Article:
• Aligned with the 'Customer Requirement Specification,' this section provides details about the specific part of the body or type of tissue with which the medical device is designed to interact. Clarity in this aspect is essential for the device's targeted and effective application.
  • Intended USER PROFILE:

    Use Specification

    • This critical section elaborates on the intended USERS of the device, with examples illustrated in the figure below.
      For the device user, detailed insights into USER characteristics are provided, covering:
      • Functional capabilities – physical, sensory, and cognitive.
      • Experience and knowledge level of the user.
      • Behaviors exhibited by the user.

    The section also includes information on the level of training required for each User.

    • Focused on describing various USE environments, this section outlines settings such as hospitals, surgical suites, homes, emergency scenarios, public spaces, and special environments like emergency transport, mass casualty events, sterile isolation, and hospital intensive care units. The USE environment can vary from simple tasks like registering a patient to complex procedures such as guiding a wire through a catheter on an operation table.
      The picture below depicts the complexity of instruments in the vicinity of operation table.

      Intended USE ENVIRONMENT

  • Primary Operating Function or Operating Principle:
    • This section provides an in-depth exploration of the USER INTERFACE employed for interacting with the medical device. It includes:
      • Components and accessories.
      • Controls.
      • Visual displays.
      • Visual, auditory, and tactical feedback.
      • Alarms and alerts.
      • Logic and sequence of operation.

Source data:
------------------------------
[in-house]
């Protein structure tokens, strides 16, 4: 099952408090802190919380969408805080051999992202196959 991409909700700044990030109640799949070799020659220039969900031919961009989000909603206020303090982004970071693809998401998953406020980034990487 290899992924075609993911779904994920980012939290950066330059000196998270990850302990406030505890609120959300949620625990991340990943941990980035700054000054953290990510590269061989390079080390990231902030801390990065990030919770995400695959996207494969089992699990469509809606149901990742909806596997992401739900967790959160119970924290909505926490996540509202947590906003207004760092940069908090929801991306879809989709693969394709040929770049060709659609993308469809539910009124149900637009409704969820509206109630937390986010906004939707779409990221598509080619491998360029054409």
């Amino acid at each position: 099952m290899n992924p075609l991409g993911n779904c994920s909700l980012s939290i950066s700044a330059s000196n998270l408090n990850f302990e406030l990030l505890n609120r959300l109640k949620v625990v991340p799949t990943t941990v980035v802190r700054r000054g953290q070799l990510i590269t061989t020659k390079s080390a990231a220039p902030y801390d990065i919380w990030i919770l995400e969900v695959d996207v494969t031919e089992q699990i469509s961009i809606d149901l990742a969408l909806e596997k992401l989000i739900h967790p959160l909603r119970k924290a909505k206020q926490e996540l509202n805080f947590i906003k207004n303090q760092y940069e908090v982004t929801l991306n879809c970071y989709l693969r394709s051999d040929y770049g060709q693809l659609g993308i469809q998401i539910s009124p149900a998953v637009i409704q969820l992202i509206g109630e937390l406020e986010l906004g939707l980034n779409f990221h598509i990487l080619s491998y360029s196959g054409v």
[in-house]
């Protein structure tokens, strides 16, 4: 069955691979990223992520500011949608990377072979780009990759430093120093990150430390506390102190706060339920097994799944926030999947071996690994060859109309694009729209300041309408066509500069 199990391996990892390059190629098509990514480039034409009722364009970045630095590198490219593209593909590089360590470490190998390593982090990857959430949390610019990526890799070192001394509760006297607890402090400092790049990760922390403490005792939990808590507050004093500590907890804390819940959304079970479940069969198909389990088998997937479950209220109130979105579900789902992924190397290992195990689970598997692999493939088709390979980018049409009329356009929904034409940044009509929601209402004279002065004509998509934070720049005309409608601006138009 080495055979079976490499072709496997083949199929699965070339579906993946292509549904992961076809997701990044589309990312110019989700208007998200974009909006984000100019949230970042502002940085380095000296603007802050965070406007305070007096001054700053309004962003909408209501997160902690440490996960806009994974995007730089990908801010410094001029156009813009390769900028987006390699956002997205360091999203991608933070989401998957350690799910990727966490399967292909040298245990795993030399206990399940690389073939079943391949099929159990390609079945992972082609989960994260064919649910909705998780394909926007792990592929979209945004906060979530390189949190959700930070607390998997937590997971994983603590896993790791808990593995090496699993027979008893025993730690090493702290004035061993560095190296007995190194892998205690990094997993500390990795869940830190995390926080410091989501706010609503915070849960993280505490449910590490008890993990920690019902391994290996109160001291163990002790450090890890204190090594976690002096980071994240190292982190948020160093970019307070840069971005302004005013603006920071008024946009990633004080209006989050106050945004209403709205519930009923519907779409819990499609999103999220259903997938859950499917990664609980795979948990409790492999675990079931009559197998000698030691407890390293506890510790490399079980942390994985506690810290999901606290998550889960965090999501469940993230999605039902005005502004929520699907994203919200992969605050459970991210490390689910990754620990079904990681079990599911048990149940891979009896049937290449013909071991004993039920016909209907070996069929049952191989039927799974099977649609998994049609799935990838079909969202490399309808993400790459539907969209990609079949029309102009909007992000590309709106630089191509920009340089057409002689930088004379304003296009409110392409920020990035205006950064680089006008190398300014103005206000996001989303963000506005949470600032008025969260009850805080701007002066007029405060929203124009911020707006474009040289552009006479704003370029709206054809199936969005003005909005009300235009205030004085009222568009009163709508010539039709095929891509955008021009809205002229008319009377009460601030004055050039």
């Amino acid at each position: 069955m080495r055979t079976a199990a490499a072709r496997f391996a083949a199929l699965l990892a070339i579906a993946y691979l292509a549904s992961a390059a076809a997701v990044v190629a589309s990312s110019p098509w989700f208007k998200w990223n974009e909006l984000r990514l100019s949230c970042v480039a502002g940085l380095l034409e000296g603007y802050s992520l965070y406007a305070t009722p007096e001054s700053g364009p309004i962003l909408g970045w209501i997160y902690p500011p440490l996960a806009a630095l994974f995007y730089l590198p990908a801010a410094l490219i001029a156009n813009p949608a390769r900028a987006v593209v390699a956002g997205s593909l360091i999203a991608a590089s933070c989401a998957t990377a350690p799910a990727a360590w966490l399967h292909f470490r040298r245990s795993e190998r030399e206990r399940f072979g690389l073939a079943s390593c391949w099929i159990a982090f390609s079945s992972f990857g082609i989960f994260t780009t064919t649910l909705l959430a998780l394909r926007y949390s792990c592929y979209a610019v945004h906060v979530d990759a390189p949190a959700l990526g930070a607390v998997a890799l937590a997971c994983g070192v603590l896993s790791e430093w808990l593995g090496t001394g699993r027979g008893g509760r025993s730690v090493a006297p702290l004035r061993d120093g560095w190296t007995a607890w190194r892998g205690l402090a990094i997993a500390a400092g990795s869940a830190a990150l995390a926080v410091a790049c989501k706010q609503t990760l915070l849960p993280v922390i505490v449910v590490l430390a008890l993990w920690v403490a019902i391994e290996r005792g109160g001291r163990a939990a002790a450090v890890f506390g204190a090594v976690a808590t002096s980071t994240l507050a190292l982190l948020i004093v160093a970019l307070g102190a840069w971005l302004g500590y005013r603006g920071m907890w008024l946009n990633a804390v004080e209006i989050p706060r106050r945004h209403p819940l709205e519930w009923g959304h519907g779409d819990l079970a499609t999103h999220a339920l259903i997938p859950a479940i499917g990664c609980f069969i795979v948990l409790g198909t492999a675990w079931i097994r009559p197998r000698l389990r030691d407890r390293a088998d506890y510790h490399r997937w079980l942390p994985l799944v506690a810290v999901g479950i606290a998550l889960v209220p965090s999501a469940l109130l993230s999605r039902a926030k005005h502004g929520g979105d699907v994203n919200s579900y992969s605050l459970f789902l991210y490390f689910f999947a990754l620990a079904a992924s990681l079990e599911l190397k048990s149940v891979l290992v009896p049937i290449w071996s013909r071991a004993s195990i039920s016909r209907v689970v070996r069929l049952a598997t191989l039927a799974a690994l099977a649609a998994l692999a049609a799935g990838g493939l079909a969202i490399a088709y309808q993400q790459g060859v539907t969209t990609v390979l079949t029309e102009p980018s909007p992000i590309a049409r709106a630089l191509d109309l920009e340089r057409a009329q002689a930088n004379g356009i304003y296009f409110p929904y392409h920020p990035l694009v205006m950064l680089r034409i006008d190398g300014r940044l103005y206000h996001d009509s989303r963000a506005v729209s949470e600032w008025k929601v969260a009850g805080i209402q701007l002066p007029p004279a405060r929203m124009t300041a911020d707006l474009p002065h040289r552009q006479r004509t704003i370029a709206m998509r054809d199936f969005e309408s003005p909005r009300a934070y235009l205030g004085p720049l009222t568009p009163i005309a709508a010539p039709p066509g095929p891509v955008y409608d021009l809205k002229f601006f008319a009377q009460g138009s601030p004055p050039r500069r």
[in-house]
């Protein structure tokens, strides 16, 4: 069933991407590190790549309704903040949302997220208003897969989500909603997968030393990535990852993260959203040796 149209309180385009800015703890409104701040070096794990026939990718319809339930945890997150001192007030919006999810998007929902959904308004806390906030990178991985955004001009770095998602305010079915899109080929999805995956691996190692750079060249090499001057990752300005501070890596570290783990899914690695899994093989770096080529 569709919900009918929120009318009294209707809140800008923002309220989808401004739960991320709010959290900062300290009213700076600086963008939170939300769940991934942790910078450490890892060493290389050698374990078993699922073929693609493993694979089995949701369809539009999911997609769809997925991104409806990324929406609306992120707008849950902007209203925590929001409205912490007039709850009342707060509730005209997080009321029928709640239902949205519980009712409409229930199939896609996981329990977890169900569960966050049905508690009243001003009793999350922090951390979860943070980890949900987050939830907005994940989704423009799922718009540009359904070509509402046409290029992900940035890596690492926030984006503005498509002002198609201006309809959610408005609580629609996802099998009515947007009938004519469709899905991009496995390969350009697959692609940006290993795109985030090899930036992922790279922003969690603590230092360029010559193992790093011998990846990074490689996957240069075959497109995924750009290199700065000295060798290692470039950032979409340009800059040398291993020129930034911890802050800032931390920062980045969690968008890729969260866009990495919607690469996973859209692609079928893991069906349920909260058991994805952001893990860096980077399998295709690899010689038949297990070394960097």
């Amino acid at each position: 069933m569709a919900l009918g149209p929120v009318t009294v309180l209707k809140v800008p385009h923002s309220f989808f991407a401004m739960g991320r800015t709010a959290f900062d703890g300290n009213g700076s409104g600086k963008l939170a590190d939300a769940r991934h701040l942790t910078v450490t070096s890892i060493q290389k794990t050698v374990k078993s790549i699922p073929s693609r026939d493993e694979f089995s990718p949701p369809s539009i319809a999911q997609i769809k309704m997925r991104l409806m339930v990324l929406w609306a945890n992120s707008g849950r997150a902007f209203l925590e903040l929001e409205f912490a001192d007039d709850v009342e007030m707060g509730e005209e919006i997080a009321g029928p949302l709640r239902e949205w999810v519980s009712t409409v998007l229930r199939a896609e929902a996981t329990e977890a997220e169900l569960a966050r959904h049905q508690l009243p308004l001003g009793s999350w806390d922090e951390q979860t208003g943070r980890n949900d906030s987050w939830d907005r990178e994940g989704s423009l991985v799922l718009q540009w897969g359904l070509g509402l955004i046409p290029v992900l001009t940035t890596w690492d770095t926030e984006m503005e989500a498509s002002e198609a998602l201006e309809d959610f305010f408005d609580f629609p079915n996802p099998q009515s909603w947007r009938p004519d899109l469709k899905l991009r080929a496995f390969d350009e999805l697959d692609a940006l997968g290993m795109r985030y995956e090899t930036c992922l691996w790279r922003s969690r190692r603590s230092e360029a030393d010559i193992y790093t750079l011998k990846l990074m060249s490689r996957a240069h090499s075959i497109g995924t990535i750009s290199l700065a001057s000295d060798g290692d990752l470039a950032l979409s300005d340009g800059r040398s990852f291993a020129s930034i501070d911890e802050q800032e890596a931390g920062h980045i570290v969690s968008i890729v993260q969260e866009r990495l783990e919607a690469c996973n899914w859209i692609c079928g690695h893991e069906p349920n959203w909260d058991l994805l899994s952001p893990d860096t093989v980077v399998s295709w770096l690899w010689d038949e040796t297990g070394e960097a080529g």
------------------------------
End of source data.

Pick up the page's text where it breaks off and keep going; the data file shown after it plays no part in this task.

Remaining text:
• Labeling.
      • Training.

The risk management procedure as determined by ISO 14971:2019 demands for including USER INTERFACE characteristics as part of risk analysis. To identify the USER INTERFACE characteristics, the manufacturer shall consider the PRIMARY OPERATING FUNCTIONS, use tools and techniques from USABILITY ENGINEERING PROCESS or refer to a list of questions provided in ISO/TR 24971.

Identifying User Interface Characteristics and Use Errors: Personalizing Design for Safety 

The proficiency of a USER in operating a medical device is contingent upon personal characteristics such as physical attributes (size, strength, stamina), sensory abilities, cognitive capabilities, linguistic skills, mental or emotional state, training, and comorbidities. Once the intended user or user group is established, it becomes crucial to evaluate these characteristics that could impact interactions with the device. This consideration is vital as DESIGN INPUT, ensuring that the medical device is robust enough to accommodate variations in USER characteristics. For instance, a mobile X-Ray unit necessitates a specific amount of force to push the unit, and key inputs like the gender and average strength of potential radiological operators are essential in determining the push force limit.

The characteristics of the USE environment constitute another set of factors, defining the various conditions in which the medical device operates, such as hospitals, homes, moving vans, low light conditions, high noise levels, etc. These conditions, which could influence USER INTERACTIONS, must be thoroughly assessed and accommodated in the USER INTERFACE design. This approach aims to make the design more intuitive, safe, and effective, leaving no room for USE ERRORS. For example, the design of an emergency alarm should be crafted to capture the user's attention through visual and/or audible means, even in noisy conditions or during heavy traffic.

Following the analysis of user groups and the environments in which they operate medical devices, potential USE ERRORS can be derived through various methods.

Identification of Known Use-Related Problems:

Understanding known USE ERRORS involves the analysis of clinical data related to the device or devices similar to the one under development. Data sources for this analysis can include customer complaints, discussions with current device users, journal articles, proceedings of professional meetings, newsletters, safety databases like MAUDE, product recalls, safety communications, warning letters, customer feedback surveys, etc. Continuous feedback and improvement can be achieved by regularly monitoring and analyzing clinical data acquired through a post-market surveillance plan for the device.